“Better a patient person than a warrior, one with self-control than one who takes a city.” — Proverbs 16:32
Coaches are constantly tested in their intensity and whether they are challenging and utilizing their players enough. They may face a short coaching career — or live out of a suitcase moving job to job — if their players aren’t pushed to maximum performance at every moment. The pressure of coaching can create less than desirable qualities and personality traits, so it is refreshing to see the coaches who have sustained success with a quiet confidence, calm demeanor and few angry outbursts.
On some occasions, people questioned Tony Dungy’s coaching ability, but he experienced sustained success in Tampa Bay and Indianapolis — he led the Colts to a Super Bowl victory and was inducted into the Hall of Fame. Underneath Tony’s quiet personality, he has an intense outlook on doing everything with excellence and self-control in a way that builds people to be better in every way. Tony now gives helpful analysis as a sports commentator for NBC thanks to his background as a player and coach, which gives him an audience with all kinds of people. He is one of the most well-respected figures in football and beyond, not just because of his past successes, but because of how he carries himself and treats others.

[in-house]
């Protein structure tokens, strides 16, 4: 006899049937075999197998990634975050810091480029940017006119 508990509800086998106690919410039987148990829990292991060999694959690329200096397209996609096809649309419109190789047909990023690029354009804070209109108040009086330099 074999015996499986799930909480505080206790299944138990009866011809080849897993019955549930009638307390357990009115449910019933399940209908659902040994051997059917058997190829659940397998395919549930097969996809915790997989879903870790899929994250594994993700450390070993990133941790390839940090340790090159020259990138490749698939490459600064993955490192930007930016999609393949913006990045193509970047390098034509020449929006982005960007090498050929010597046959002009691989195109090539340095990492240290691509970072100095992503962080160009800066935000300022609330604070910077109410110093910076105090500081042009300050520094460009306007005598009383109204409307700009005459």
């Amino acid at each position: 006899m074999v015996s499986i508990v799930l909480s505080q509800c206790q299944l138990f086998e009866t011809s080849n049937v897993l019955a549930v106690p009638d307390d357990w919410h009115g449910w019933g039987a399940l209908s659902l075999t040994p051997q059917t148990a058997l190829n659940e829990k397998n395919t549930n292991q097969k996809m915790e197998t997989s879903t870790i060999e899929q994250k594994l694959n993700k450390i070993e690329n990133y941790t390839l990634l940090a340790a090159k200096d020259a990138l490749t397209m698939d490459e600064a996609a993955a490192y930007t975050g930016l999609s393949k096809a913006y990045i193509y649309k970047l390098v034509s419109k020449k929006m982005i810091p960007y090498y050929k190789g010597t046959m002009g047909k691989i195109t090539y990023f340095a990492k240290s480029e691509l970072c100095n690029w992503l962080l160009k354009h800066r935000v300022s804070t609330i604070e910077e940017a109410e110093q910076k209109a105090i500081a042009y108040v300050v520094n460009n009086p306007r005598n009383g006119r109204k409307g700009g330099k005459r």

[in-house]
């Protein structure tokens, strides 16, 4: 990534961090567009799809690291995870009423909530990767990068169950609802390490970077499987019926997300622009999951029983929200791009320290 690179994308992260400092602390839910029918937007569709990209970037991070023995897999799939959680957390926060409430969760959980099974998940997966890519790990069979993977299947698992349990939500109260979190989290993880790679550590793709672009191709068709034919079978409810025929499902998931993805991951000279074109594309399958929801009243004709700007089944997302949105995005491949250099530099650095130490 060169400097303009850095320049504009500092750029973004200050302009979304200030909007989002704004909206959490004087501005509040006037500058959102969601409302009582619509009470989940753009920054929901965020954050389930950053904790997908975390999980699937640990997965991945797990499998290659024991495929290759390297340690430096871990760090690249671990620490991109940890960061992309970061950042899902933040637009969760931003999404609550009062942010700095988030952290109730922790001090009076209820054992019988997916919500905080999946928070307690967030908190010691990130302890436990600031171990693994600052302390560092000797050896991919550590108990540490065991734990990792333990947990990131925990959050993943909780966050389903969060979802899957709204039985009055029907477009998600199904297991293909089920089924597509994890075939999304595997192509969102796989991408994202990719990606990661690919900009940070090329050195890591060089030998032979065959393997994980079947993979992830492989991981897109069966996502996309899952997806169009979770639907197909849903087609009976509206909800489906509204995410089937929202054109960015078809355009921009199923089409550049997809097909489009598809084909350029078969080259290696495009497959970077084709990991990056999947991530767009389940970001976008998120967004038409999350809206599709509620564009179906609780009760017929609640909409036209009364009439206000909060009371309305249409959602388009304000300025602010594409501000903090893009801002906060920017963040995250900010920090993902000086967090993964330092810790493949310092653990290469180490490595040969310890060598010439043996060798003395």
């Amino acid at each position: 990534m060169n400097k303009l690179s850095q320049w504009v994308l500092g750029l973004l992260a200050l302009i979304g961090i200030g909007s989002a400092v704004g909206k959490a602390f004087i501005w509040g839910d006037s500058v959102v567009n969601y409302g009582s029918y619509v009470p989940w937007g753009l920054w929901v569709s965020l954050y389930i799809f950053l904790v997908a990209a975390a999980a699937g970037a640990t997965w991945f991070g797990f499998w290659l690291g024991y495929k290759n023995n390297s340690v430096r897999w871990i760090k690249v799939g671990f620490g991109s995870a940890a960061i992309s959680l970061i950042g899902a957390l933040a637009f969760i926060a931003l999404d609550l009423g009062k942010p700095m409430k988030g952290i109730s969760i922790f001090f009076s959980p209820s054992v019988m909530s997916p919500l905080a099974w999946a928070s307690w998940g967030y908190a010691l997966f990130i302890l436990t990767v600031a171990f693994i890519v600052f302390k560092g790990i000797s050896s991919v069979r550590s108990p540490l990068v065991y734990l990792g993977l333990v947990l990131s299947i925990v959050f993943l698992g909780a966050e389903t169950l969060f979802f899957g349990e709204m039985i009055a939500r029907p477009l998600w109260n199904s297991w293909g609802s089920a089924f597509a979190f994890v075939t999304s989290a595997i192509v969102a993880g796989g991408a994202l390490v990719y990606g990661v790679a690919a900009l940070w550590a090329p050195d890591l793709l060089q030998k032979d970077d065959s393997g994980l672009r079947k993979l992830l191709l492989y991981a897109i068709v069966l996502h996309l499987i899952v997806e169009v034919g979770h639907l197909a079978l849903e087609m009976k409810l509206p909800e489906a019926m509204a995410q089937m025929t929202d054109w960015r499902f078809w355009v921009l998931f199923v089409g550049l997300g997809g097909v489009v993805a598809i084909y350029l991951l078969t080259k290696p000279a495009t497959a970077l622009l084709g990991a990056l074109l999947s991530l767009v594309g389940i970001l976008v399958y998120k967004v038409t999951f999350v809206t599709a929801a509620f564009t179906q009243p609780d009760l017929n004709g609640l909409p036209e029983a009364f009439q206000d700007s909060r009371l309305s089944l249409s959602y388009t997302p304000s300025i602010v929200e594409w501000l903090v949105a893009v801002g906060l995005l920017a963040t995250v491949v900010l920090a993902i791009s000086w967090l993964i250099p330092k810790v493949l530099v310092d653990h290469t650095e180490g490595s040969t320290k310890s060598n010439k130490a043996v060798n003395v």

The Bible speaks a lot about men being courageous, calling men to use physical strength and positions of power in a positive way. Sometimes a coach may be celebrated for punching a wall, breaking a chair, or scolding a player to the point of tears, but the best leaders know how to be brave without being cruel and disrespectful. “Better a patient person than a warrior, one with self-control than one who takes a city” (Proverbs 16:32).
God told Joshua to be brave in military battles. “Have I not commanded you? Be strong and courageous. Do not be afraid; do not be discouraged, for the Lord your God will be with you wherever you go” (Joshua 1:9). Joshua was a great warrior, but his most important victories came when he chose to live for God and not give in to selfish ambition and sin.
It takes more strength to speak helpful words when we are angry than to insult people to the point they feel worthless. Throughout Joshua’s life, he sought to honor God as he learned from Moses to be humble and wise. He was an example for others of how to live fully as a man of God. He stepped forward with courage and kindness as the Lord directed him. We’d do well to walk in his footsteps.
— Bill Kent, Pastor of Memorial Baptist Church, Sylvania, Georgia
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